The nation’s largest bank says the wife of a former governor of the US Virgin Islands aided in the alleged criminal activity of convicted sex offender Jeffrey Epstein by helping him circumvent sex offender monitoring laws, as well as coordinating visas, employment and travel for their victims.
Cecile de Jongh was Epstein’s “primary conduit for spreading money and influence throughout the USVI government,” JPMorgan Chase alleged in a court document filed Thursday in the US District Court for the Southern District. from New York.
Her husband, John de Jongh, served as the governor of the US territory in the Caribbean from 2007 to 2015.
“For two decades, Epstein maintained a quid pro quo relationship with the highest ranking officials of the US Virgin Islands,” the financial institution said in the court document. “He gave them money, advice, influence and favors. In return, they protected him and even rewarded him.»
JPMorgan Chase made the allegations in a filing as part of its defense in a civil lawsuit filed by the territory against it last year. In its complaint, the Virgin Islands alleged that the bank «was indispensable to the operation and cover-up of Epstein’s trafficking enterprise.»
The suit seeks monetary damages. The bank has denied its responsibility.
In a statement, a spokesman for the islands’ attorney general said: «JPMorgan Chase facilitated the abuse of Jeffrey Epstein and must be held accountable for breaking the law.» The spokesman called the allegations against Cecile de Jongh «an obvious attempt to deflect blame». from JPMorgan Chase, that she had a legal responsibility to report the evidence in her possession about Epstein’s human trafficking, and she failed to do so.”
Cecile de Jongh did not immediately respond to a request for comment.
Epstein was convicted in 2008 of procuring a child for prostitution. He later committed suicide in 2019 at a Manhattan correctional facility, where he was being held on federal sex trafficking charges.
Epstein owned a small island in the Virgin Islands. Despite Cecile de Jongh’s public role and official duties, he managed Epstein’s Virgin Islands-based companies from 2007 to 2015, earning $200,000 in 2007 alone, the court document alleges. Epstein also paid tuition for his children, according to the document.
The financial institution alleged that it helped Epstein obtain student visas for three of his victims and helped enroll them in a «one-on-one class» at the University of the Virgin Islands. The class was created to “provide cover for his presence in the territory, the same year that Epstein donated $20,000 to the university through one of his companies,” according to the court document.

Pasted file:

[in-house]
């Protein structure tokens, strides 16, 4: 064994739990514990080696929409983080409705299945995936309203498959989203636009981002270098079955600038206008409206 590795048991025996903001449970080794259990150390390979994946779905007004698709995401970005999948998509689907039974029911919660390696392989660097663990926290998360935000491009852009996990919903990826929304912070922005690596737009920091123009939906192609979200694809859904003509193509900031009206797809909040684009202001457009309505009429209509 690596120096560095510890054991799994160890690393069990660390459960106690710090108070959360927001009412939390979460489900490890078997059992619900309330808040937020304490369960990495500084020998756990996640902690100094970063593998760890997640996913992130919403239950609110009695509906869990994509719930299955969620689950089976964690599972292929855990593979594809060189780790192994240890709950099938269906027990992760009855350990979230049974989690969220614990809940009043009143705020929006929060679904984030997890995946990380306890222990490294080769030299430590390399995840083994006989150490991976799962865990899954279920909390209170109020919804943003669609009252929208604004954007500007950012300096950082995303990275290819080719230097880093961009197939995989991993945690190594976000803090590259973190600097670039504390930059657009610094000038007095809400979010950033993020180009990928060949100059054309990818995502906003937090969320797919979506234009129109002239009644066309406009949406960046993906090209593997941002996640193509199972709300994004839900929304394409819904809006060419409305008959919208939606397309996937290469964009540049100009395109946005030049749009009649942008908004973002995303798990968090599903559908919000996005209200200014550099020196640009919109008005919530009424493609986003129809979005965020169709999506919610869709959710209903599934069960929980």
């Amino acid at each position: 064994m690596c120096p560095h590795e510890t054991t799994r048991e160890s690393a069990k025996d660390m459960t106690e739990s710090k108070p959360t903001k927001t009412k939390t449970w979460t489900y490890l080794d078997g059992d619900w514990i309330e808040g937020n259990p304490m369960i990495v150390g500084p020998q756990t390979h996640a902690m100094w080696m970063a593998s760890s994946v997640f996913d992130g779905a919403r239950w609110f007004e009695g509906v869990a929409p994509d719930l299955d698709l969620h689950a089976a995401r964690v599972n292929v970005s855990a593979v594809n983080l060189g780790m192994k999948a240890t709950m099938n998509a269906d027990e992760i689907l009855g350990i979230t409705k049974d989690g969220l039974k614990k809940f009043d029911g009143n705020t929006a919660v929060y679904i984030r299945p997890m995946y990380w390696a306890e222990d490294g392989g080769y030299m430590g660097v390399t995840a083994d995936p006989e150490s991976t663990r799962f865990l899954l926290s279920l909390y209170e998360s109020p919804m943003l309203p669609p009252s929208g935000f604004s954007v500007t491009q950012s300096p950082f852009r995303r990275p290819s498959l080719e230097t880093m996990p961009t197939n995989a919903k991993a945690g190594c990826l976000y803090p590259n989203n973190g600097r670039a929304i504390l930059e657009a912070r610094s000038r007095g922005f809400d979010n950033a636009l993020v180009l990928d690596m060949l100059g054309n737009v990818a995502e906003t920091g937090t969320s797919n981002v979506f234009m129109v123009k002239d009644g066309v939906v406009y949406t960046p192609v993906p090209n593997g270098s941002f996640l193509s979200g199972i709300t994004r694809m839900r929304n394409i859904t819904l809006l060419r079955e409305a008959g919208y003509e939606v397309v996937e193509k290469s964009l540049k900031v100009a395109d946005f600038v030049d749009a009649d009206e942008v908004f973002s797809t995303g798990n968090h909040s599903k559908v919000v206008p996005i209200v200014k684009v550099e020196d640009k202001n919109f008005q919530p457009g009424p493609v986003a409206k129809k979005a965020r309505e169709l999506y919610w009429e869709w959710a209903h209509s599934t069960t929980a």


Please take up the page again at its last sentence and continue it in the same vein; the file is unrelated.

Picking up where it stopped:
Victims had to demonstrate their ability to pay for the class through a letter, and «perhaps aware of the risk of a registered sex offender signing the letter,» Cecile de Jongh suggested that someone else sign the letters, according to the documents.
Some of the young women Epstein brought to the island were also in need of employment, including a woman seeking a dental license, according to the court document. Cecile de Jongh contacted various government officials about dental licensing rules and regulations and “ultimately, the First Lady de Jongh succeeded”.
«The young woman eventually established a local dental practice in the US Virgin Islands and shared an office with Epstein’s companies,» the bank alleged.
Epstein met frequently with leaders of the Virgin Islands Port Authority, which ran the airport on St. Thomas that victims used to reach the islands. Epstein also leased hangar space at the airport.
According to the court document, Cecile de Jongh asked Epstein, on behalf of her husband, «whether we would support» a local lawmaker’s offer to return to a Port Authority position, adding that the lawmaker would be «‘a good person. for us’ there». .”
“According to his government connections, when traveling through the USVI airport accompanied by young women as registered sex offenders, Epstein could count on his ‘great relationship’ with officials there to avoid scrutiny or detection,” he says. the court document.
In 2011, the islands’ legislature took up a bill that would update their sex offender monitoring laws. At the time, according to the filing, Cecile de Jongh emailed Epstein on the draft of the proposed bill, writing “this is the suggested language; Will it work for you?»
Epstein opposed several provisions, including one that would require him, as a prior offender, to report short trips outside of the United States, such as to the neighboring British Virgin Islands. He suggested a change: «We should add out of the country for more than 7 days, otherwise I couldn’t go on a day trip to Tortola, last minute.»
The bank claimed that Epstein was «disappointed by the final form of the bill» but was told by Cecile de Jongh that «all is not lost and we will find something by coming up with a game plan to get around these hurdles.»
“In short, in exchange for Epstein’s cash and gifts, USVI made his life easier. The government mitigated any burden of his status as a sex offender,” the court document alleges.
JPMorgan Chase CEO Jamie Dimon is scheduled to be declared in the Virgin Islands lawsuit and a second one filed by Jane Doe against the bank over its alleged ties to Epstein.
A JPMorgan spokesperson told NBC News last week: «Jamie Dimon has never met Epstein, never communicated with him, never emailed him, and never played a role in any business with him.»